Pakistan, Iran defy US Sanctions to Inaugurate Gas Pipeline

Iran’s president Mahmoud Ahmadinejad and Pakistani president Asaf Ali Zardari on Monday inaugurated a gas pipeline that will supply Pakistani cities with Iranian natural gas. The pipeline has been largely completed on the Iranian side, but Pakistan had problems getting the international financing to complete its leg, which will cost $1.5 billion. Iran is loaning Pakistan $500 million, and Pakistan is putting up the other billion from its own resources. They plan to complete the project by the end of 2014.

The United States has threatened unilateral third-party sanctions against companies and countries initiating big economic enterprises with Iran. The Pakistani stock market lost a few points on fears that the US Department of the Treasury will come after Pakistan for its defiance.

Pakistan, a country of 180 million, is the sixth largest in the world and it faces a severe energy crisis. It has few hydrocarbons of its own. It has enormous potential for solar and wind, but has not developed alternative energy sources– and lacks both the investment capital and the know-how to make quick strides in that area. The energy crisis is so bad that major urban populations suffer with frequent electricity outages (try running a factory that way) and brown-outs. In the punishing summers, the brown-outs or ‘load shedding’ can be deadly to certain populations, including the elderly and infirm. There have actually been electricity riots in large cities such as Lahore.

The original plan for the pipeline had an Indian leg. Whether India will in fact join in is now in doubt. But Iran may calculate that energy-hungry India won’t be able to resist hooking into the pipeline once it reaches Lahore, only 60 miles from the Indian border. Because severe US sanctions on Iran are just made up by the US congress and the Department of the Treasury and have little international backing, it is likely that they will increasingly be defied by an energy-hungry world– I.e. Pakistan’s defection on this issue, and China’s refusal to cooperate, are probably bellwethers for other countries not deeply beholden in some way to the US.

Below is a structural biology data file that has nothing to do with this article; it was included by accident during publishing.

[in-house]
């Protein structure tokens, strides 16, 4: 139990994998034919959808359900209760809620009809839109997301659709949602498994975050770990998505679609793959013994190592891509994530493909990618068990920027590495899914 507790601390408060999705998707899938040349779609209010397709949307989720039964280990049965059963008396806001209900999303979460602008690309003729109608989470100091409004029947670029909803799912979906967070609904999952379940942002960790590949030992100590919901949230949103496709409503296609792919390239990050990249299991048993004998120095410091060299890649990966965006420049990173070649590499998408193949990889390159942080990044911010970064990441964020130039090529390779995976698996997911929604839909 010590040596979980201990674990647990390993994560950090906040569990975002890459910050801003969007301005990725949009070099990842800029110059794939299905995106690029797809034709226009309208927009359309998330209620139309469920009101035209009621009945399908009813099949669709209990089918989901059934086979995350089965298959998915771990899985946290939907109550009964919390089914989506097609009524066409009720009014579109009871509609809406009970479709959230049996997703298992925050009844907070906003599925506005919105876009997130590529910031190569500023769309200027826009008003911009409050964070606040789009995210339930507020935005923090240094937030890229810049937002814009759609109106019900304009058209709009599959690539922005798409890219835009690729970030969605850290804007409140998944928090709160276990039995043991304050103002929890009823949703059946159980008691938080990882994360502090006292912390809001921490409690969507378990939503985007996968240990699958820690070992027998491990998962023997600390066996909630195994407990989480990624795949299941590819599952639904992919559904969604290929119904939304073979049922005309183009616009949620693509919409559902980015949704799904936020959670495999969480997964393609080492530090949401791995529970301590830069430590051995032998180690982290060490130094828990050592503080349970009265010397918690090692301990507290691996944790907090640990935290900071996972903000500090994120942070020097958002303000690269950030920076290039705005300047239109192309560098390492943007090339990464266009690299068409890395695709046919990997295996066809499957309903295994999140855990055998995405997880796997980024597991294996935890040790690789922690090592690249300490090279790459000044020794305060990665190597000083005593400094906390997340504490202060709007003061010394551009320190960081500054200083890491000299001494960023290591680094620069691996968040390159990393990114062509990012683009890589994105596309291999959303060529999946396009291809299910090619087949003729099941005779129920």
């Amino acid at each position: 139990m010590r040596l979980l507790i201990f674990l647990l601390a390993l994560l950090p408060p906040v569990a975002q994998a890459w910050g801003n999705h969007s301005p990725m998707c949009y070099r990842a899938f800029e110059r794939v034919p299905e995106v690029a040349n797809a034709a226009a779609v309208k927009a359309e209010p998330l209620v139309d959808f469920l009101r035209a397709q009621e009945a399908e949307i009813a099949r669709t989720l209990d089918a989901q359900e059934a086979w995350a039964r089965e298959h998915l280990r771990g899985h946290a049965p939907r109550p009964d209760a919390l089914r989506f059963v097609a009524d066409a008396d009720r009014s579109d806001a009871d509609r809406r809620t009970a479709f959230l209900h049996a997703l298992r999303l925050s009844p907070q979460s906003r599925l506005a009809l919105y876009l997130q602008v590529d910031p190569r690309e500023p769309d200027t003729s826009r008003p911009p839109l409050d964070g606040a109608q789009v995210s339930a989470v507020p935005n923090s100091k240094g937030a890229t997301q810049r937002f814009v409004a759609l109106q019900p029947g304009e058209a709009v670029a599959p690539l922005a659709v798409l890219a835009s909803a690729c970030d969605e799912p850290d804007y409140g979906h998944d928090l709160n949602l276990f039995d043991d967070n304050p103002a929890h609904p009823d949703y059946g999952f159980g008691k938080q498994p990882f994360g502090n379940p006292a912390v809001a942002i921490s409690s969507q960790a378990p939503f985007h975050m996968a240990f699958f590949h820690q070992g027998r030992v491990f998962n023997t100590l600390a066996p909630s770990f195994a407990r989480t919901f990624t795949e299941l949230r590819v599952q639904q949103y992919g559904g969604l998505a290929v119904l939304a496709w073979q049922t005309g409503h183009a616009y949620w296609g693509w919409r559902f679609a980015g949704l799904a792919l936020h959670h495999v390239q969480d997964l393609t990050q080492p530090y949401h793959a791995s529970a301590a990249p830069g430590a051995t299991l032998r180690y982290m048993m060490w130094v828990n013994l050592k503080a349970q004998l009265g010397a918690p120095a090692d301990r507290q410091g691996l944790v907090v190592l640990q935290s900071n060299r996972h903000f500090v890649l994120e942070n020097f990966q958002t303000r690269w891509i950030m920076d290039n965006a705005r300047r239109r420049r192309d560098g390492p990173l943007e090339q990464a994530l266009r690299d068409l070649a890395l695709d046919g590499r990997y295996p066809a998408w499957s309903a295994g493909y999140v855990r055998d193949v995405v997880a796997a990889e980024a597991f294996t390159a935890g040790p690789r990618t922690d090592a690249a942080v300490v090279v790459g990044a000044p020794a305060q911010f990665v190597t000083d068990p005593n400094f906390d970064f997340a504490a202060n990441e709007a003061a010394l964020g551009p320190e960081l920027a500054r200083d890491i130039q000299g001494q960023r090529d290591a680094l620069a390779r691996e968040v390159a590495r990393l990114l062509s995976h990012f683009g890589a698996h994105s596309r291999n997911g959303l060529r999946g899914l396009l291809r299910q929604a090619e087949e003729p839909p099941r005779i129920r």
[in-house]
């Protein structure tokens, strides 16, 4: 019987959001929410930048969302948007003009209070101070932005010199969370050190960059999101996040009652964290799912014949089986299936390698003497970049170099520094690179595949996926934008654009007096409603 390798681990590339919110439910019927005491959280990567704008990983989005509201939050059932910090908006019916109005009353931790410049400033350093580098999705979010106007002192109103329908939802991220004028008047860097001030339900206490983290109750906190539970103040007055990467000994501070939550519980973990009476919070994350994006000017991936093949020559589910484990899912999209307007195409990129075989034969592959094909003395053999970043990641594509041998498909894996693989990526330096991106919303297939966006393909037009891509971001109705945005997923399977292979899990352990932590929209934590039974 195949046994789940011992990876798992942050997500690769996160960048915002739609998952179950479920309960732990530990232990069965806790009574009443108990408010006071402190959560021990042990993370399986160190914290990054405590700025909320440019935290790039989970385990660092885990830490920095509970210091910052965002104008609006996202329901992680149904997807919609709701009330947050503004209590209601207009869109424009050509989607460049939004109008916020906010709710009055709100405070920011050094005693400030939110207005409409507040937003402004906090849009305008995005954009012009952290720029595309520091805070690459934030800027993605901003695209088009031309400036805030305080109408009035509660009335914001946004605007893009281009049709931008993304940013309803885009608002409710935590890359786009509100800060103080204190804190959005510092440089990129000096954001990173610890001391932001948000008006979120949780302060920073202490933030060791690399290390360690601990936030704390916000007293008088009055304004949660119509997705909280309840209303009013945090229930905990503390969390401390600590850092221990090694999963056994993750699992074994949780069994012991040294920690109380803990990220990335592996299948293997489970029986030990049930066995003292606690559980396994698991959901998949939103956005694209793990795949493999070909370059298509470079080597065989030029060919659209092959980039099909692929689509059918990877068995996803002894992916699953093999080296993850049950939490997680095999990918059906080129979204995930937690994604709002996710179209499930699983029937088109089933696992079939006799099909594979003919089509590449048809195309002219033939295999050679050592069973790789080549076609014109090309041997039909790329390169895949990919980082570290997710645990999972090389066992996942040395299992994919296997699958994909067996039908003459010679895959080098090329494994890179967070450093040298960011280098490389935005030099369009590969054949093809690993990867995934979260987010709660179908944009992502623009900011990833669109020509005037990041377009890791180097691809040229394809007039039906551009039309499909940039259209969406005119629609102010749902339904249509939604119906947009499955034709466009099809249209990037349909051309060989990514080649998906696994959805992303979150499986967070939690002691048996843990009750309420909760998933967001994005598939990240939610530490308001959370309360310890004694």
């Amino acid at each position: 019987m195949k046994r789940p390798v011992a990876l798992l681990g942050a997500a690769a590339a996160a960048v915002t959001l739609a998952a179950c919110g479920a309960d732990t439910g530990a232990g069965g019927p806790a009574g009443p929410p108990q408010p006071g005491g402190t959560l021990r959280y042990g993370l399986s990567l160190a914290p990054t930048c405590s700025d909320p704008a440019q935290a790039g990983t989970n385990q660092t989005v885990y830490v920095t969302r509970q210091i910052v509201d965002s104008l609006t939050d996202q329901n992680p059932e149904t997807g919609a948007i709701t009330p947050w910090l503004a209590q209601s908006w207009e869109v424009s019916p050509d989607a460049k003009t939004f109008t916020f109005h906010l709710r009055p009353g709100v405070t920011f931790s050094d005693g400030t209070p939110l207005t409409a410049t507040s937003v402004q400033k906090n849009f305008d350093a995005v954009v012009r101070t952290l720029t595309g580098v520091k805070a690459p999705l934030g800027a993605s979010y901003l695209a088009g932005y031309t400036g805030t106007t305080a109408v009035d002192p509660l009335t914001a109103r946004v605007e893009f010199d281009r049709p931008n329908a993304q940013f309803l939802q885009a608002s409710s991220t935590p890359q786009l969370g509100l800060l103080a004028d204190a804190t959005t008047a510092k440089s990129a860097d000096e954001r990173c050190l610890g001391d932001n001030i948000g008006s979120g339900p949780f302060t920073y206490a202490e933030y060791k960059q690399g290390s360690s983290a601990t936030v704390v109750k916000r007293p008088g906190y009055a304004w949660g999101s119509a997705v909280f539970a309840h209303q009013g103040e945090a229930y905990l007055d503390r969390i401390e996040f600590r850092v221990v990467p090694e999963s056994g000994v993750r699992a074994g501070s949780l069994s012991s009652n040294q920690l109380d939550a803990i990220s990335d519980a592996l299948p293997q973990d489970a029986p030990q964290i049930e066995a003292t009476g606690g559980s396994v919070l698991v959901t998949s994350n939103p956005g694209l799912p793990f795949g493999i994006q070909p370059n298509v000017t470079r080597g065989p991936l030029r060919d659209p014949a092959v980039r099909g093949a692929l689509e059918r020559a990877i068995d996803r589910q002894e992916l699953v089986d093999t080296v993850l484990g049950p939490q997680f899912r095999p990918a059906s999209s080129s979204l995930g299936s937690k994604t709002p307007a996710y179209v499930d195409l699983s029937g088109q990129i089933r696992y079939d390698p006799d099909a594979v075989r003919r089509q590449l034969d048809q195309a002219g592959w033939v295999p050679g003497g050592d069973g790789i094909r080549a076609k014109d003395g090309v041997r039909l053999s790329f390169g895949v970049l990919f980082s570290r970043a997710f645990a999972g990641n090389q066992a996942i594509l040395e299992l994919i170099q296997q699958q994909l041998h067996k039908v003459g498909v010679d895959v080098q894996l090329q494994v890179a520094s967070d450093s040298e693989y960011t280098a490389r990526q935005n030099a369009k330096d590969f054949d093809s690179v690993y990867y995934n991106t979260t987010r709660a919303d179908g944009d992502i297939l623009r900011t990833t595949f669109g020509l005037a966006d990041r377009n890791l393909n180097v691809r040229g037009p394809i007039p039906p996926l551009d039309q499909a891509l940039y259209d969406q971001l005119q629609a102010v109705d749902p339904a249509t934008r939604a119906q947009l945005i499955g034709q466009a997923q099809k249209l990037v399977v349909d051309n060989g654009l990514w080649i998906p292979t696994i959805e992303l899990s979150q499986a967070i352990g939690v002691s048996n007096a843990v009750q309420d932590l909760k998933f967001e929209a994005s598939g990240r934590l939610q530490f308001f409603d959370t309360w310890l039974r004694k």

That Pakistan needs the gas, and can’t get it on such favorable terms elsewhere, is inarguable. But the two countries are calling the pipeline the ‘Peace Pipeline’ and it seems likely that the Zardari government is seeking it in part in hopes of improving relations with Iran at a time when America is disentangling itself from the region. Pakistan may want Iran’s help with stabilizing Afghanistan as the US leaves, and may want to avoid an India-Iran (Shiite-Hindu) alliance against (Sunni) Pakistan. Zardari’s Pakistan People’s Party is facing elections soon, and he may want to signal his independence from the US, which is extremely unpopular in Pakistan, in part because of its drone strikes and violation of Pakistani sovereignty. It is also possible that the civilians around Zardari are attempting to firm up relations with Iran as a way of offsetting the alliance of some hard liners in the officer corps with Saudi Arabia and with elements of the Taliban.

Euronews reports:

The USG Open Source Center translates an interview on the issues around the pipeline by Ikram Sehgal (former military officer and now head of a private security firm), appearing on the Geo TV satellite station in Urdu:

“(Begin live relay) (Unidentified anchor) The Iran-Pak (IP) gas pipeline project has been formally inaugurated by the presidents of Pakistan and Iran. We have been joined by analyst Ikram Sehgal to discuss the project. Sehgal, do you think the project will help Pakistan overcome the energy shortage?

(Sehgal) It is a major as well as positive development because Pakistan is an //energy-starved// country. Due to the shortage of energy, our factories were getting closed and services were being suspended. Unemployment and price-hike were increasing, which could lead to eruption of anarchy in the country. I had been a critic to this government but it is their //very brave// and //courageous// decision. It was also necessary. Also, Iran is our good neighbor. We have got the gas at good rate. It is necessary that the project has positive effects on other areas as well. Obviously, the United States is not happy with it, but we will have to convince it that we direly needed the project for being an energy-deficient country. India imports oil from Iran but there are no sanctions against it. The United States has also signed energy pact with India, under which the later can import nuclear equipment from several countries. The United States must realize that if anarchic situation develops in Pakistan and peace and stability is disturbed within the country, it will have effect on the region. Hence, the United States should take long-term view of the project.